From the early centuries of Christianity it has been a religious practice to represent Christ the Lord by a burning candle, a custom still preserved in the liturgy of the Church—the Easter candle, for instance.

This symbolism of the liturgy was adopted by the faithful quite early. At Christmas, a large candle symbolizing the Lord used to be set up in homes on the eve of the feast. It was kept burning through Holy Night, and was lit, thereafter, every night during the holy season.7

The custom of the Christmas candle is still kept in its original form in some countries. In Ireland, the mother or the father of the household fights a large holly-bedecked candle on Christmas Eve while the entire family prays for all its dear ones, both living and departed.8 Among the Slavic nations (Poles, Ukrainians, Russians) the large Christmas candle is put on the table after it has been blessed by the priest in church. The Ukrainians do not use candlesticks, but stick the candle in a loaf of bread.

In many sections of South America the candle is placed in a paper lantern with Christmas symbols and pictures of the Nativity decorating its sides. In England and France the Christmas fight often consisted of three individual candles molded together at the base, in honor of the Holy Trinity. In Germany the Christmas candle used to be placed on top of a wooden pole decorated with evergreens (Lichtstock), or many smaller candles were distributed on the shelves of a wooden structure made in the form of a pyramid, adorned with fir twigs or laurel and draped with glittering tinsel (Weihnachtspyramide).s During the seventeenth and eighteenth centuries this pyramid was gradually replaced by the Christmas tree. In some sections of Germany, however, the Christmas pyramid has remained a traditional custom.10

Lights in the Windows • 

The custom of placing lighted candles in the windows at Christmas is of Irish origin. During the second half of the last century it was promoted by the carolers' groups in the Beacon Hill section of Boston. This tradition quickly spread to other cities and helped to establish a general custom in the United States.11

The Yule Log • 

At a time when coal and other modern heating fuels were unknown, the firewood to be burned during Holy Night and on Christmas assumed special significance. A huge log was selected and brought to the house with great ceremony in preparation for the festival. It was called the "Christmas log" or "Yule log," and was burned on the open hearth during the holy season. This custom became a tradition in most European countries, including the Latin nations.12 In Italy the log was called ceppo; this name was later applied also to wooden structures (pyramids) that carried the Christmas lights.

In spite of modern heating, the Yule log has survived in many homes as an old and cherished Christmas tradition. Its origin is disputed. Some scholars trace it back to pre-Christian times, when the Germanic tribes used to burn large wooden logs during the Yule season.13 There is no historical evidence, however, that the custom of the "Christmas log" existed before the sixteenth century.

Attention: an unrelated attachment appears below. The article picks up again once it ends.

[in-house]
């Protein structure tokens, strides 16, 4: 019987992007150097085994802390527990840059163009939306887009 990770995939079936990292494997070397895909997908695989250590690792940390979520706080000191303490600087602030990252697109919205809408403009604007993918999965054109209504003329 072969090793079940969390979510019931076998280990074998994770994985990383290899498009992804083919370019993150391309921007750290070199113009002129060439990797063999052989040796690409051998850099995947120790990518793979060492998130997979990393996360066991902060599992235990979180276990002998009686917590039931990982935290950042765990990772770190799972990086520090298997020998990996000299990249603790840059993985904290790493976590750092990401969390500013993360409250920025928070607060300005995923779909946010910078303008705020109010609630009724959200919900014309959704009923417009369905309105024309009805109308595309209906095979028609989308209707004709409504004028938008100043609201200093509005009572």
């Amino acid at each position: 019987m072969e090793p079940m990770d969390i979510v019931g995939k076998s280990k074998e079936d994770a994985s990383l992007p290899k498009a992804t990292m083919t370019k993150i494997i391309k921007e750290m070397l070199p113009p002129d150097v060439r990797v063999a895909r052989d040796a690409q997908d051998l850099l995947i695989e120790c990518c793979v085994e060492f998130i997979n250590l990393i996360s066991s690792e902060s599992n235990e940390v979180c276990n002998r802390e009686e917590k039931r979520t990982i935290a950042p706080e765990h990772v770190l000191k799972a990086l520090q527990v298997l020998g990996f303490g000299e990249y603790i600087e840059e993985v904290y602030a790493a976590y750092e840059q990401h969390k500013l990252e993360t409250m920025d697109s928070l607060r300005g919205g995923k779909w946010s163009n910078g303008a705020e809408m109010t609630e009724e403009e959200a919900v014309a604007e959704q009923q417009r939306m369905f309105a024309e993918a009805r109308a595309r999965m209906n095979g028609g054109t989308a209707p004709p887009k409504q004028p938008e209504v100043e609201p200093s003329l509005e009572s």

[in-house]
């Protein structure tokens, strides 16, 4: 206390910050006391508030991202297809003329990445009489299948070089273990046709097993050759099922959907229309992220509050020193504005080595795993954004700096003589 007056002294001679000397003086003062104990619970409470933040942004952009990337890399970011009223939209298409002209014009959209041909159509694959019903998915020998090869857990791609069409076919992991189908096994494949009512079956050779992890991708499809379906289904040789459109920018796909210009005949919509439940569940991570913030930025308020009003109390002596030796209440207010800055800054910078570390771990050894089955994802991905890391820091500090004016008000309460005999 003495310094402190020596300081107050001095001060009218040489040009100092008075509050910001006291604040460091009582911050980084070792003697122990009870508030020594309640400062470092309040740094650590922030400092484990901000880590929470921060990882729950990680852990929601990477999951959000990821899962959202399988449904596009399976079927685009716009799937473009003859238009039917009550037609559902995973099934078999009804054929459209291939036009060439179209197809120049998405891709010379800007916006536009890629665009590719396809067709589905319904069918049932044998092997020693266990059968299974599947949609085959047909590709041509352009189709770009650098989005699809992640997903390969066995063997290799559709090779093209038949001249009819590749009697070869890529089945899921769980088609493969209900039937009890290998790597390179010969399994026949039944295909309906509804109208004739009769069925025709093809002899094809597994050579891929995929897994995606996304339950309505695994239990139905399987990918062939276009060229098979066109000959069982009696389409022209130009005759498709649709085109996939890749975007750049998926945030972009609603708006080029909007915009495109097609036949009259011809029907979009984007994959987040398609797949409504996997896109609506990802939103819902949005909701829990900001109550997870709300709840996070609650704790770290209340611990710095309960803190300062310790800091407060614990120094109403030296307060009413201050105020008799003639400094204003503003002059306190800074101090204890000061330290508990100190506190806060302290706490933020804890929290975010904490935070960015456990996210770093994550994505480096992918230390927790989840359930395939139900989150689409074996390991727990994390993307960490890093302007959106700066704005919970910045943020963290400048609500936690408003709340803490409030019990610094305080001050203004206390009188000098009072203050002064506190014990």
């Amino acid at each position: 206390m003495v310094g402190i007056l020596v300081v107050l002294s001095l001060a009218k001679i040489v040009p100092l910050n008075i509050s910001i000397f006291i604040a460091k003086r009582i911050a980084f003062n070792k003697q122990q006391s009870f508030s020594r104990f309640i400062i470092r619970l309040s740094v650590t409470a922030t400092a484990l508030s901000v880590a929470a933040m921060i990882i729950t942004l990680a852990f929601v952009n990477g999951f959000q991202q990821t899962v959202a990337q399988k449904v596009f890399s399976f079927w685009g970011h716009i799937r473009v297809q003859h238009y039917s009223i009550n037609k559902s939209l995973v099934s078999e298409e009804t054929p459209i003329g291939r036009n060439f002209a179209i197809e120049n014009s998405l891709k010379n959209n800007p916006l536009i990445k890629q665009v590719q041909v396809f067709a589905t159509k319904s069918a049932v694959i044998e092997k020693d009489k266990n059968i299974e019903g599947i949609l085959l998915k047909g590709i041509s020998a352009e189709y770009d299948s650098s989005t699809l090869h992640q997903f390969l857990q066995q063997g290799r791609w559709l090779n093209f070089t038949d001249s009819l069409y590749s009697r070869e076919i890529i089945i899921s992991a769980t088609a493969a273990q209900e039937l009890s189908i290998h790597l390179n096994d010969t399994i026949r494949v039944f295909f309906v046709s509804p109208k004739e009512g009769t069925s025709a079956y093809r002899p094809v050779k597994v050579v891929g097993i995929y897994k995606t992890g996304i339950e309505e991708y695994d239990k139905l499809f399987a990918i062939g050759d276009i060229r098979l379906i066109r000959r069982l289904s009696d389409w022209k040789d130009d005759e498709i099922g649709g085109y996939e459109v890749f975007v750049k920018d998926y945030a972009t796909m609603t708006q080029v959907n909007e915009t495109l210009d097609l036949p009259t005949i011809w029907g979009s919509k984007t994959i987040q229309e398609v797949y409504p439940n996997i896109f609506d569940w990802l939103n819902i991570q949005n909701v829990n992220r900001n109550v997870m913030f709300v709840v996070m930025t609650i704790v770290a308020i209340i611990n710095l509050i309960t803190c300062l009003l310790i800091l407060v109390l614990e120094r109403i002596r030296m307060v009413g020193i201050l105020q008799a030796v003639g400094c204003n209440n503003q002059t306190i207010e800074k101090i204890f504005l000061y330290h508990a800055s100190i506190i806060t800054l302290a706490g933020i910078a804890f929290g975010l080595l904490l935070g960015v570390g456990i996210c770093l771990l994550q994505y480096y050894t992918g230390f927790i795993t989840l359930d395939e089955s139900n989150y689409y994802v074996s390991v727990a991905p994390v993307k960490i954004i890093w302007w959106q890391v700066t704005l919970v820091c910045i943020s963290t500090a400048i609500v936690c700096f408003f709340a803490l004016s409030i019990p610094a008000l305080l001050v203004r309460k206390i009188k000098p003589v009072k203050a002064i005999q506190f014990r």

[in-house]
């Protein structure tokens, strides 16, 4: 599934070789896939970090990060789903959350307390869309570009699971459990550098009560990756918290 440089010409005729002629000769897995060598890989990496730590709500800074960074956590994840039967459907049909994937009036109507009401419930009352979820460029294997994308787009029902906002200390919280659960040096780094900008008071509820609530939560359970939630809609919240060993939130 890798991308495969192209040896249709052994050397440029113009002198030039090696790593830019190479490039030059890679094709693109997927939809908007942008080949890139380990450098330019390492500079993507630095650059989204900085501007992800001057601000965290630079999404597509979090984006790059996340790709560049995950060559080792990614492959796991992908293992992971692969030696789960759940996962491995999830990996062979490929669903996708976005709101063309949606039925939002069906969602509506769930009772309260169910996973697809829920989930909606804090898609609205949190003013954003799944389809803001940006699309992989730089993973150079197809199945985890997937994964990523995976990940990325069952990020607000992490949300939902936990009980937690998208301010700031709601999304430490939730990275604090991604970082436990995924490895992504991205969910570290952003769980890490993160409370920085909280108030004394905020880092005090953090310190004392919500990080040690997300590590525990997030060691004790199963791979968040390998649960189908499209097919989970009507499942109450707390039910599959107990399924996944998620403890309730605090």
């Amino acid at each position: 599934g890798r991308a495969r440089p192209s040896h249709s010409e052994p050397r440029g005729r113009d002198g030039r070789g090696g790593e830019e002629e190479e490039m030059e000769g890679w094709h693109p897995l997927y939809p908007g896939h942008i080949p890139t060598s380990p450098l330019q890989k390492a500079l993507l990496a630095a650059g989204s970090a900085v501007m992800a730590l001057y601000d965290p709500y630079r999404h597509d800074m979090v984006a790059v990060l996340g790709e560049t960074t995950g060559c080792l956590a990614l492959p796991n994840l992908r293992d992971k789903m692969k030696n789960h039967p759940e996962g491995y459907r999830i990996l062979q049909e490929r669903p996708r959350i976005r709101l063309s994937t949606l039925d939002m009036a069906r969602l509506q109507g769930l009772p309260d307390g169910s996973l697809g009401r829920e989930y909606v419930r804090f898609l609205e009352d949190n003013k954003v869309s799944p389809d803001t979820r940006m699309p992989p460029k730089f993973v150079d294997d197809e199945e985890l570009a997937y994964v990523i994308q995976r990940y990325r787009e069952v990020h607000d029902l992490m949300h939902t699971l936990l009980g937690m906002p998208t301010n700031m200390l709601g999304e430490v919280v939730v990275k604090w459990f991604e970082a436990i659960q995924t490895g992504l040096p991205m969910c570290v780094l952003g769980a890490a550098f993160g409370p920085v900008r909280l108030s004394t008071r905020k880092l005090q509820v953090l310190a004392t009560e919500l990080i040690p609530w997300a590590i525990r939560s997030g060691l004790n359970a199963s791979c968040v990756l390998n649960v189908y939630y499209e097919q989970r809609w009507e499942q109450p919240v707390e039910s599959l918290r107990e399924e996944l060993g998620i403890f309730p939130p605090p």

In some places the log was the whole trunk o£ a tree, carefully selected on the preceding Feast of Candlemas and stored away to dry out during the summer.14 Many popular customs and ceremonies were connected with the Yule log. The unburned parts were put aside and preserved because the new log o£ next year had to be kindled with wood from the old one.15


Yule Teees *

Many writers derive the origin of the Christmas tree from the ancient Yule tree or from other light and fire customs of pre-Christian times.16 These explanations, however, are based on mere guesswork and do not agree with the historical facts. It is true that people used to put up evergreen trees in their homes at Yule time, both in pre-Christian centuries and later, to reassure themselves that nature's life was not altogether dead under winter's ice and snow, and that spring would come again. The little evergreen tree in the home, staying bravely alive through the period of nature's "death," was a cheerful token and symbol of this assurance. The Yule tree had no direct pagan connotation, and never acquired any Christian religious meaning in later times. Decorations are alien to its symbolism, for its whole significance consists in remaining alive and green during the winter.17

Yule trees may still be found in some sections of central Europe, standing side by side with the Christmas tree in the homes of rural districts. Their symbolism has remained entirely separate and sharply distinguished from that of the Christmas tree. In fact, there is the general custom of putting up fir trees, without any decorations, in halls and even churches at Christmas time. These fir trees are not, of course, "Christmas trees"; but they are used at Christmas to make homes and halls and churches look more cheerful than at other times. They—and not the decorated Christmas tree—are the true descendants of the ancient Yule trees.